When the Rainbow is Enuf’s origination is a 1970’s play whose Broadway production was nominated for a Tony Award. This play’s vicissitude over the last 20 years is now on the big screen thanks to Hollywood giant, Tyler Perry. For Colored Girls release over the weekend came in third, grossing $19.7 million. This is the third weakest opening of any of his films which is surprising to me since this is his BEST film.
A whole day after seeing For Colored Girls, I’m still in awe. The many interrelated facets of these 9 women lives was beautifully woven together. 9 women, who for the most part are not connected, are actually deeply connected through their pain, their struggles and even their joy. The casting was nothing less than phenomenal. Kimberly Elise, who I believe is our modern-day Ruby Dee, Lena Horne, Dorothy Dandridge and Angela Bassett, rolled up in one, took my breath away. But as a whole, all of their performances shined. These are the actresses we need Hollywood to recognize. Each lady representing a different color and a different poem, I wanted to give birth to the child actress Kerry Washington couldn’t have; I wanted to take the punches actress Kimberly Elise took just so that she could have gotten away before the unthinkable happened; I wanted to be Whoopi Goldberg so that I could hold my daughter Thandie Newton and let her know things will be ok; I wish I was the women’s intuition inside Janet Jackson because I would have been strong enough to make her leave before accepting the sentence she was given in the guise of a husband.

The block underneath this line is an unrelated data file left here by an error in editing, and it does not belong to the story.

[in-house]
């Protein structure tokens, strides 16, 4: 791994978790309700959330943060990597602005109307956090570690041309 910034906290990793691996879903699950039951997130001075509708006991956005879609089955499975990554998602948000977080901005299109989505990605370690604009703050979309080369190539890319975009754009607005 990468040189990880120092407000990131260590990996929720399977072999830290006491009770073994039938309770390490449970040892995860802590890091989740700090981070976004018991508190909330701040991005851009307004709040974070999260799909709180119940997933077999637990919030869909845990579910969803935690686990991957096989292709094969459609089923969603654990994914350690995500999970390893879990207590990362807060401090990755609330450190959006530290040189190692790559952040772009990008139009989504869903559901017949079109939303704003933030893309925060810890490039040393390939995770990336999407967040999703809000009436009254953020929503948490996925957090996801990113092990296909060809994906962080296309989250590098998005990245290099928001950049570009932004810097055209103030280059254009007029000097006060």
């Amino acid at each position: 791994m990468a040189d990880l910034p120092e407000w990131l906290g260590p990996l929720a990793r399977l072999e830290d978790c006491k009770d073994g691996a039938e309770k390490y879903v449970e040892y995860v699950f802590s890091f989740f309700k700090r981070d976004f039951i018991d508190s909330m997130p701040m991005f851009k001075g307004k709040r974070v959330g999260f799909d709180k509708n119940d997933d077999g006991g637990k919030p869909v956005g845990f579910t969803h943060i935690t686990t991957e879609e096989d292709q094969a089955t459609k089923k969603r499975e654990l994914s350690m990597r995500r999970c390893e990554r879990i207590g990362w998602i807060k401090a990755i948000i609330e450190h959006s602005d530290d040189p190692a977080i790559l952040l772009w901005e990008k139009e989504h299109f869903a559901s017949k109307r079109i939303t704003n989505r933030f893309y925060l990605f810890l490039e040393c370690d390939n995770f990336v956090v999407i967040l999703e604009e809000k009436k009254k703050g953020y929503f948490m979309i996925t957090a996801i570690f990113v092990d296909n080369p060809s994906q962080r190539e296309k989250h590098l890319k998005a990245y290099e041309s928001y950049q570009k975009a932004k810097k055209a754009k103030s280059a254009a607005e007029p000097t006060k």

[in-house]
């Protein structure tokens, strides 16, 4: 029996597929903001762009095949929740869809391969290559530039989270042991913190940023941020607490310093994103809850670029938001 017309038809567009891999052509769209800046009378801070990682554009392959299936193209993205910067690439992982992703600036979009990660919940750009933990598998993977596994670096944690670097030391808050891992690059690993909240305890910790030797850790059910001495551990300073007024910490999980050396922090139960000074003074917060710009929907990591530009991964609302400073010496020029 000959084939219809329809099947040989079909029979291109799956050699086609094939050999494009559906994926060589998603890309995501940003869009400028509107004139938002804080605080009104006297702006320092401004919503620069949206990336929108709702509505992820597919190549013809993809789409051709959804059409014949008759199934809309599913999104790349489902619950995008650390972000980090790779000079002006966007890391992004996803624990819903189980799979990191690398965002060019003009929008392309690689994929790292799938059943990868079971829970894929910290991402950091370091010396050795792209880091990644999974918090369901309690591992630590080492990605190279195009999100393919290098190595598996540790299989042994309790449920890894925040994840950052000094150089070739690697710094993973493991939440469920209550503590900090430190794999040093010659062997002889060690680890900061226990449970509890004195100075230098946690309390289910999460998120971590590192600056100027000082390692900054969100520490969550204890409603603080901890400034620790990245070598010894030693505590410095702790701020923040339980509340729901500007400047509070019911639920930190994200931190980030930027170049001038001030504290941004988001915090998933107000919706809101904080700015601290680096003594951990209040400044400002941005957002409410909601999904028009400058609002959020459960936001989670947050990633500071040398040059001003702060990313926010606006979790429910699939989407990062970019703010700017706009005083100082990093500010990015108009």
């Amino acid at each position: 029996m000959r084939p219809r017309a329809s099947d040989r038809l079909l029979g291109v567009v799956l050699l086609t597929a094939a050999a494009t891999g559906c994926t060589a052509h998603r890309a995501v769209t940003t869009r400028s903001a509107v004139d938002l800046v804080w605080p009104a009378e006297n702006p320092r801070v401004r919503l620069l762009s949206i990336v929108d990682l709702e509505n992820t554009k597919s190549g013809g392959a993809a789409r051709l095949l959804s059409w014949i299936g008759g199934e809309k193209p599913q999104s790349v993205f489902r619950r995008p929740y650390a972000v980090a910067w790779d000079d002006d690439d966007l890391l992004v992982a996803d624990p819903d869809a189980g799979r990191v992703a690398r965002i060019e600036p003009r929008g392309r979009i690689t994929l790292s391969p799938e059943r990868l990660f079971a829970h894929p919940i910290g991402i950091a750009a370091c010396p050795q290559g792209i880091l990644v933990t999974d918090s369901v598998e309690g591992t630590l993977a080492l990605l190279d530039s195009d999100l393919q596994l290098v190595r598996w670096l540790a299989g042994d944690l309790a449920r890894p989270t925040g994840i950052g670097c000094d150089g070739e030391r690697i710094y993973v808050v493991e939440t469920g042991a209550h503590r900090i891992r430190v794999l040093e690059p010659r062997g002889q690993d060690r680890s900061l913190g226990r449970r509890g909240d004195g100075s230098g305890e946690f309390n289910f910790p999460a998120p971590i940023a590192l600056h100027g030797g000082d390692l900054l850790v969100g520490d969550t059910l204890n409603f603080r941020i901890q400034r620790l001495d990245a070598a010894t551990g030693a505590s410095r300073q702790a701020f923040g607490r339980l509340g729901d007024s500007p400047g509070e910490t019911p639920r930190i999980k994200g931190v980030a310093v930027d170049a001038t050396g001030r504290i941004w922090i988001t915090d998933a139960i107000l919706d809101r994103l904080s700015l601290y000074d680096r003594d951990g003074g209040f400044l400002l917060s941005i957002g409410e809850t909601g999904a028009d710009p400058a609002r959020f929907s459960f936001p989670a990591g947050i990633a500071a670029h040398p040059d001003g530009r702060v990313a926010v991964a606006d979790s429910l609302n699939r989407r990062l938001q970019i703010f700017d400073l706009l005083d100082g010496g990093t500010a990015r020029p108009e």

There were lines in this movie that I hope others paid close attention to because it gives a glimpse of some of the internal struggle black women are mourning over. Yes, MOURNING. Loretta Devine said she felt there was no room to be “sorry and colored at the same time.” Thandie opening up to her baby sister revealed “being alive, being a woman and being colored is a metaphysical dilemma I haven’t conquered yet.” Phylicia Rashad telling Kimberly “when are you going to take some responsibility? You had a chance to protect them way before he got to the window.” These are common tears that stream a lot of our faces.
Disregard the baseless claims of “another male bashing” movie. Hill Harper’s role was anything but that. Yes, we do need to see more black movies where the storyline isn’t so heavy, depressing and sad but even with all that in For Colored Girls, I still saw inspiration, love, change, hope, power and forgiveness. Tyler Perry nailed it. Finally.